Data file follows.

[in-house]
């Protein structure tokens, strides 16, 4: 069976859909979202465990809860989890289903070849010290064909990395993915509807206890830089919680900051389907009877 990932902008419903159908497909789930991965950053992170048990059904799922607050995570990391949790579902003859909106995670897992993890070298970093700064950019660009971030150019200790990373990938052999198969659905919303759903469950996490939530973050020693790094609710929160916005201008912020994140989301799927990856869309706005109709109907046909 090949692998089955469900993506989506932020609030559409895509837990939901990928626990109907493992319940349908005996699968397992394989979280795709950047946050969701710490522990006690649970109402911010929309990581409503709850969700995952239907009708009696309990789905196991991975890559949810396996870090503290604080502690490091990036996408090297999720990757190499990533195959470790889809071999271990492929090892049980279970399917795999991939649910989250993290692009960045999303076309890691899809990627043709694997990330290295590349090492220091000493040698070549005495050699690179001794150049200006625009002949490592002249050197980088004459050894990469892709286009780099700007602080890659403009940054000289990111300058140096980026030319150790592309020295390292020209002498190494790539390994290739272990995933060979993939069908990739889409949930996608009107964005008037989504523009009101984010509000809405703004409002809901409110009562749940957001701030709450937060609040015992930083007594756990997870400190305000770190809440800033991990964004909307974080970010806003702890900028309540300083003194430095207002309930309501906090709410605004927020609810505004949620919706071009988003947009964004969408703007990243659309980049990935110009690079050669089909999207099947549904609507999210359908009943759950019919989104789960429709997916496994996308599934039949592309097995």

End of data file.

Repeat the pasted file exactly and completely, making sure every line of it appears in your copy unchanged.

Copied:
[in-house]
């Protein structure tokens, strides 16, 4: 069976859909979202465990809860989890289903070849010290064909990395993915509807206890830089919680900051389907009877 990932902008419903159908497909789930991965950053992170048990059904799922607050995570990391949790579902003859909106995670897992993890070298970093700064950019660009971030150019200790990373990938052999198969659905919303759903469950996490939530973050020693790094609710929160916005201008912020994140989301799927990856869309706005109709109907046909 090949692998089955469900993506989506932020609030559409895509837990939901990928626990109907493992319940349908005996699968397992394989979280795709950047946050969701710490522990006690649970109402911010929309990581409503709850969700995952239907009708009696309990789905196991991975890559949810396996870090503290604080502690490091990036996408090297999720990757190499990533195959470790889809071999271990492929090892049980279970399917795999991939649910989250993290692009960045999303076309890691899809990627043709694997990330290295590349090492220091000493040698070549005495050699690179001794150049200006625009002949490592002249050197980088004459050894990469892709286009780099700007602080890659403009940054000289990111300058140096980026030319150790592309020295390292020209002498190494790539390994290739272990995933060979993939069908990739889409949930996608009107964005008037989504523009009101984010509000809405703004409002809901409110009562749940957001701030709450937060609040015992930083007594756990997870400190305000770190809440800033991990964004909307974080970010806003702890900028309540300083003194430095207002309930309501906090709410605004927020609810505004949620919706071009988003947009964004969408703007990243659309980049990935110009690079050669089909999207099947549904609507999210359908009943759950019919989104789960429709997916496994996308599934039949592309097995």